I can't really blame Eileen Tumulty, the main character in Matthew Thomas's debut novel We Are Not Ourselves. Growing up in the 50's in a blue collar Queens apartment with alcoholic parents whose marriage is fragile, it's only natural that she is determined to do better. So when she meets Ed Leary - intelligent, serious, reliable, a talented scientist - he seems the perfect choice. She envisions a bright and prosperous future with a home in her version of Shangri-La – Bronxville. Perhaps she misses some early clues that his seriousness might be tinged with rigidity, or that his idealism might conflict with her ambitions. When reality finally sets in, her desperation to get out of Queens causes her to commit an act of betrayal.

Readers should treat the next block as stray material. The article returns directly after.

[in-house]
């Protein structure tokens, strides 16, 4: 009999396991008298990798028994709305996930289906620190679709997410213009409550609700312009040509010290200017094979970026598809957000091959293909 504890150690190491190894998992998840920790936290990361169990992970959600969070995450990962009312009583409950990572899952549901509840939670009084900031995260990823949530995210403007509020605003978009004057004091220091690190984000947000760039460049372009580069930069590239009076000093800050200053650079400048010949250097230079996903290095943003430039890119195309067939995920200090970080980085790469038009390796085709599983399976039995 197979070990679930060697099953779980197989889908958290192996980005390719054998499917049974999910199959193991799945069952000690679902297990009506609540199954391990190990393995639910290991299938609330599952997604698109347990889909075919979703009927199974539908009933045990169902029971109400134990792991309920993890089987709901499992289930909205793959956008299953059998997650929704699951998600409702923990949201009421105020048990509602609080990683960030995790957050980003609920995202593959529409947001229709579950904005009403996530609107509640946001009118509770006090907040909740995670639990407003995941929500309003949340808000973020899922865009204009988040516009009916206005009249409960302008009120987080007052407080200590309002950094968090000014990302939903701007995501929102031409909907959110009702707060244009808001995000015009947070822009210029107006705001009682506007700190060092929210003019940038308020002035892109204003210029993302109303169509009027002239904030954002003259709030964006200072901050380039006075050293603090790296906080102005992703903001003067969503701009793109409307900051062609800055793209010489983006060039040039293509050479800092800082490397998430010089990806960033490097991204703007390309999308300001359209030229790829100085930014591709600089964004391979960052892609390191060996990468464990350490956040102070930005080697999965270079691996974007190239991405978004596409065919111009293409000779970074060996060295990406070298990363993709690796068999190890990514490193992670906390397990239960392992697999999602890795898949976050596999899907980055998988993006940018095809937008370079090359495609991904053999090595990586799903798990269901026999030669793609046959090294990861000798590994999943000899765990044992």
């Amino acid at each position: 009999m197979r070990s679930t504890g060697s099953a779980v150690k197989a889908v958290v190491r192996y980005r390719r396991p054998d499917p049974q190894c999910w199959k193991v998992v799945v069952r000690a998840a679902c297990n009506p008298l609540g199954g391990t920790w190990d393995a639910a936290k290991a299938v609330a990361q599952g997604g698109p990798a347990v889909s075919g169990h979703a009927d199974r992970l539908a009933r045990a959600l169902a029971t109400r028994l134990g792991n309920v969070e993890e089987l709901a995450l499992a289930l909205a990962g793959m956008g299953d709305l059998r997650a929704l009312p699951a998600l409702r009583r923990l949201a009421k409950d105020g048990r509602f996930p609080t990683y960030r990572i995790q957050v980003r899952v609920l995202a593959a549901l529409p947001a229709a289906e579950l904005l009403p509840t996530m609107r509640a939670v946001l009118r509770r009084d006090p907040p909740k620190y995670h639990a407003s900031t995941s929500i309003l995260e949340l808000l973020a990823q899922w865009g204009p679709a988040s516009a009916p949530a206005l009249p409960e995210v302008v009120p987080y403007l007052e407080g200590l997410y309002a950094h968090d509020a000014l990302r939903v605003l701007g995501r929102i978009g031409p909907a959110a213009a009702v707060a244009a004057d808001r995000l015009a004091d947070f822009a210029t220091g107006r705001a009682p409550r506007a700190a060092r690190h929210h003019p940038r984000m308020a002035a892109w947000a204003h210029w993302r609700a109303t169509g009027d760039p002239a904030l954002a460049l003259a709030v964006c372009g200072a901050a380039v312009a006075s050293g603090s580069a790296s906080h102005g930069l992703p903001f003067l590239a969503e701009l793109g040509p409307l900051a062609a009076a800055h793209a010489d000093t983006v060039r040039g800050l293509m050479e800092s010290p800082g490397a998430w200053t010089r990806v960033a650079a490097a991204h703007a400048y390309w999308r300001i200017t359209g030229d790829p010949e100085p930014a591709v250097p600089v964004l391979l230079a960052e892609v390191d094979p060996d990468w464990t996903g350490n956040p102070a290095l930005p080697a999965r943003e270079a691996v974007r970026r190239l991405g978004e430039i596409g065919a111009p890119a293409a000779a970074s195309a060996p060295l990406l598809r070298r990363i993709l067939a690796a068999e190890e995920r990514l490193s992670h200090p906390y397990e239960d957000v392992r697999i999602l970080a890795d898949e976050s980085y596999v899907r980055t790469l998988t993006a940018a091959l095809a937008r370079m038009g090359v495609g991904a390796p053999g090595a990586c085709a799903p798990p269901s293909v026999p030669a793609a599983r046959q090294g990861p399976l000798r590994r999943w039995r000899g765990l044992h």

But she has little time to enjoy her Bronxville fixer-upper with Ed and son Connell before she is hit with a stark truth. Her fifty-two-year-old husband has Alzheimer's disease. As anyone who has dealt with it knows, the course of this disease is relentless, and Thomas's description is unsparing (his own father died from it in 2002). Connell stumbles badly in his attempts to face his father's illness and his mother's need for his help, and Eileen is no saint, but Thomas makes them sympathetic even in their failings. I have to admire Eileen's grit and determination in the face of the crushing obstacles she must tackle.
Thomas paints on a small canvas – his characters lead ordinary lives in a circumscribed world (he reminds me of Alice McDermott, who was once his teacher). But his characters have a resonance beyond their own small stage, and the title, taken from King Lear, expresses this well.
We are not ourselves
When nature, being oppressed, commands the mind
To suffer with the body.